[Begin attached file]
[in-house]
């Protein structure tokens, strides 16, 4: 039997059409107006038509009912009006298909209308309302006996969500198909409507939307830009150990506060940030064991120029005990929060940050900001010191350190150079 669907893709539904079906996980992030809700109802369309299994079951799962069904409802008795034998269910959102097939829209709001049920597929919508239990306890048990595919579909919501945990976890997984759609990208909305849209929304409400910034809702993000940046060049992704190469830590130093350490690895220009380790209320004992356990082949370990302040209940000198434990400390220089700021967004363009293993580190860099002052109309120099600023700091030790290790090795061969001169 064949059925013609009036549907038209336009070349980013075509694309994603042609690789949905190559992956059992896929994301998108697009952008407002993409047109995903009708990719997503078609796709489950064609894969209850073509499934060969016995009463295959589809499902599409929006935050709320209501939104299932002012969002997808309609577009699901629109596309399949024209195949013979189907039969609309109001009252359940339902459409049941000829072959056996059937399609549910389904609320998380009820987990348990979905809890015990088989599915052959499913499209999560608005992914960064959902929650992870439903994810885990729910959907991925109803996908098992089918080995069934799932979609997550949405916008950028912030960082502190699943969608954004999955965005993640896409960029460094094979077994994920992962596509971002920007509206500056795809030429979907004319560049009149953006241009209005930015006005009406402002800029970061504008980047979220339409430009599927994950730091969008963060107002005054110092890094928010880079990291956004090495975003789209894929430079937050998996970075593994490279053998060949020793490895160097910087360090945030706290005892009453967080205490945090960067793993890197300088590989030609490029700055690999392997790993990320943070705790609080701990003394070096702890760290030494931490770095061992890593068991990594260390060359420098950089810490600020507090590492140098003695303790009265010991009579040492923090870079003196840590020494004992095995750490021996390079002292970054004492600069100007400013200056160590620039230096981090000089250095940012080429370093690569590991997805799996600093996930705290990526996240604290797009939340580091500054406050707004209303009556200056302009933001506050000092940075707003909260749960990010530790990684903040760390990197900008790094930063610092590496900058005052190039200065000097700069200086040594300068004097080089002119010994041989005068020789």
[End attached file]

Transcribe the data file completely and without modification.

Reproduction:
[in-house]
């Protein structure tokens, strides 16, 4: 039997059409107006038509009912009006298909209308309302006996969500198909409507939307830009150990506060940030064991120029005990929060940050900001010191350190150079 669907893709539904079906996980992030809700109802369309299994079951799962069904409802008795034998269910959102097939829209709001049920597929919508239990306890048990595919579909919501945990976890997984759609990208909305849209929304409400910034809702993000940046060049992704190469830590130093350490690895220009380790209320004992356990082949370990302040209940000198434990400390220089700021967004363009293993580190860099002052109309120099600023700091030790290790090795061969001169 064949059925013609009036549907038209336009070349980013075509694309994603042609690789949905190559992956059992896929994301998108697009952008407002993409047109995903009708990719997503078609796709489950064609894969209850073509499934060969016995009463295959589809499902599409929006935050709320209501939104299932002012969002997808309609577009699901629109596309399949024209195949013979189907039969609309109001009252359940339902459409049941000829072959056996059937399609549910389904609320998380009820987990348990979905809890015990088989599915052959499913499209999560608005992914960064959902929650992870439903994810885990729910959907991925109803996908098992089918080995069934799932979609997550949405916008950028912030960082502190699943969608954004999955965005993640896409960029460094094979077994994920992962596509971002920007509206500056795809030429979907004319560049009149953006241009209005930015006005009406402002800029970061504008980047979220339409430009599927994950730091969008963060107002005054110092890094928010880079990291956004090495975003789209894929430079937050998996970075593994490279053998060949020793490895160097910087360090945030706290005892009453967080205490945090960067793993890197300088590989030609490029700055690999392997790993990320943070705790609080701990003394070096702890760290030494931490770095061992890593068991990594260390060359420098950089810490600020507090590492140098003695303790009265010991009579040492923090870079003196840590020494004992095995750490021996390079002292970054004492600069100007400013200056160590620039230096981090000089250095940012080429370093690569590991997805799996600093996930705290990526996240604290797009939340580091500054406050707004209303009556200056302009933001506050000092940075707003909260749960990010530790990684903040760390990197900008790094930063610092590496900058005052190039200065000097700069200086040594300068004097080089002119010994041989005068020789």